Good question. You could do it yourself (I did) - with an epoxy DPM. The
stuff is not cheap, so it's going to cost a fair fraction of that just for
the epoxy. But it is very easy to apply - roller on 2 coats at 90 degreesto
each other (to avoid pinholes). Look for "F Ball" on google - they make the
one I used and have all appplication details on their website.

What will be not so easy in your case is removing the bitumen. You cannot
have *any* remaining before an epoxy DPM. Basically, it's floor grinder time
if you go down that route and take the bitument and a couple of mm of screed
off. Rather messy operation (I did it).

I bet your tradesman did not include that in his quote.
Thats what I call making life difficult.
There are other options - which depend on what floor covering you want. The
most obvious is to have another flooring that you can use *more* bitumen
compound to stick down. Another is a floating floor (eg engineered wood,
laminate - where you can loose lay a heavy plastic DPM under the whole lot.

Re walls: the floor was DPM'd via the bitumen before - if you were going to
get any damp in the walls, I think it would have happened by now.

Cheers

Tim
Another approach is to use a floor surface that lets the damp
evaporate off. Then it just dries out.


NT
 
J

Jim K

yes, the asbestos will be bound in the vinyl though, making the risk
as good as zero.







that seems to imply that water ingress into the slab is ongoing


It would cost you £10-20 to it with bitumen gloop. It is slow setting,
don't paint yourself into a corner :)


It would. Whether it would be a problem is another matter, each
element of the building can evaporate a certain amount of water
without harm.




Thats what I call making life difficult.





Another approach is to use a floor surface that lets the damp
evaporate off. Then it just dries out.

NT
mmmm dries out continually into the living space.....

Jim K
 
N

NT

mmmm dries out continually into the living space.....

Jim K
Lots of houses do that. There's no harm in water vapour, all houses
have plenty of it, problems only occur when it gets excessive.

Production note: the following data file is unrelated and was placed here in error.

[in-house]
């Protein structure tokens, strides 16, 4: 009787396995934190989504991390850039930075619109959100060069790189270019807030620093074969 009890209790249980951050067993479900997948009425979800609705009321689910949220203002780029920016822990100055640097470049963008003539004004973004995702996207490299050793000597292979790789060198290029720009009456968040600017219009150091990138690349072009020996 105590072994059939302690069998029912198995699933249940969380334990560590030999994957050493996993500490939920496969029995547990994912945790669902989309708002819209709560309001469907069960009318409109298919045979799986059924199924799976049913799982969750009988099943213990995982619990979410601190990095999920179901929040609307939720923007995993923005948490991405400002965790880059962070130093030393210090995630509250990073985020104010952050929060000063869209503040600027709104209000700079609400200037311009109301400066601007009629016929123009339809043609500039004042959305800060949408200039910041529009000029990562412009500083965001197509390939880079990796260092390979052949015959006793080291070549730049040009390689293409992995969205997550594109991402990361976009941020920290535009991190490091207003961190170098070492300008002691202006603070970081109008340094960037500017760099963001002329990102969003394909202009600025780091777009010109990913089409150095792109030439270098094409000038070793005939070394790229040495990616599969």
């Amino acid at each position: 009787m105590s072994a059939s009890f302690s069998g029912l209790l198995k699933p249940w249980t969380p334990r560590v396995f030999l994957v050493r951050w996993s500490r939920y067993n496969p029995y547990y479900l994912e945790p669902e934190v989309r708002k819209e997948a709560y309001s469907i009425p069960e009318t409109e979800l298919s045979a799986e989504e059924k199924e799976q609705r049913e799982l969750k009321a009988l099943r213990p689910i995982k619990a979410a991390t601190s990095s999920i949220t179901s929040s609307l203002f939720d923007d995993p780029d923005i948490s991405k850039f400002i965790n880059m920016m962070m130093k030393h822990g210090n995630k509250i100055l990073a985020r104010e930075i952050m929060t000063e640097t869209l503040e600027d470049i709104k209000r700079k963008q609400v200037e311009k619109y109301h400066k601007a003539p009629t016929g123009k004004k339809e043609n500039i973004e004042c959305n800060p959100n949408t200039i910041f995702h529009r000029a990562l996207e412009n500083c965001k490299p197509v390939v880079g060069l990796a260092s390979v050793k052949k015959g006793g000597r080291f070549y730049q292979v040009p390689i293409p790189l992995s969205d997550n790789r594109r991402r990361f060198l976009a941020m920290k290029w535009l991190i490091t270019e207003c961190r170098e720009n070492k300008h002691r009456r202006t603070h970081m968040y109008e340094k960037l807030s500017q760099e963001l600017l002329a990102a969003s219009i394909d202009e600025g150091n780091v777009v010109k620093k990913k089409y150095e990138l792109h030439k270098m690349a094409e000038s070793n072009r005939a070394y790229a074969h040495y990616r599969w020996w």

NT
 
T

Tim Watts

NT said:
yes, the asbestos will be bound in the vinyl though, making the risk
as good as zero.
Indeed. That's why I said "reasonable" - taking them up with a spade or a
bolster would be OK. Grinding them off would be bad.
that seems to imply that water ingress into the slab is ongoing
My assumption with a floor of that age is that it is highly likely...
It would cost you £10-20 to it with bitumen gloop. It is slow setting,
don't paint yourself into a corner :)



It would. Whether it would be a problem is another matter, each
element of the building can evaporate a certain amount of water
without harm.


Thats what I call making life difficult.
That depends on what sort of floor you want on top. I wanted slate - so no
way was I going to leave a bitumen layer there.

For 400 quid, the OP's tradesman was either going to paint more bitumen on
and rob the OP, or paint on epoxy without doing the necessary preparation
and in a while it would fail, thus robbing the OP again.
Another approach is to use a floor surface that lets the damp
evaporate off. Then it just dries out.
This is another reasonable approach.
 
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T

Tim Watts

Jim K wrote:

mmmm dries out continually into the living space.....
If it's only "a bit" it would be fine. If the whole floor had an earthy
smell like my kitchen did (once the top layer of bitumen was off) - that
would be too much.

Some old cottages had brick floors where the bricks were laid on earth.
 
D

Dave Liquorice

Lots of houses do that. There's no harm in water vapour, all houses
have plenty of it, problems only occur when it gets excessive.
Like trapped under a DPM... How much water/hour does the human body
chuck out simply by breathing?
 
S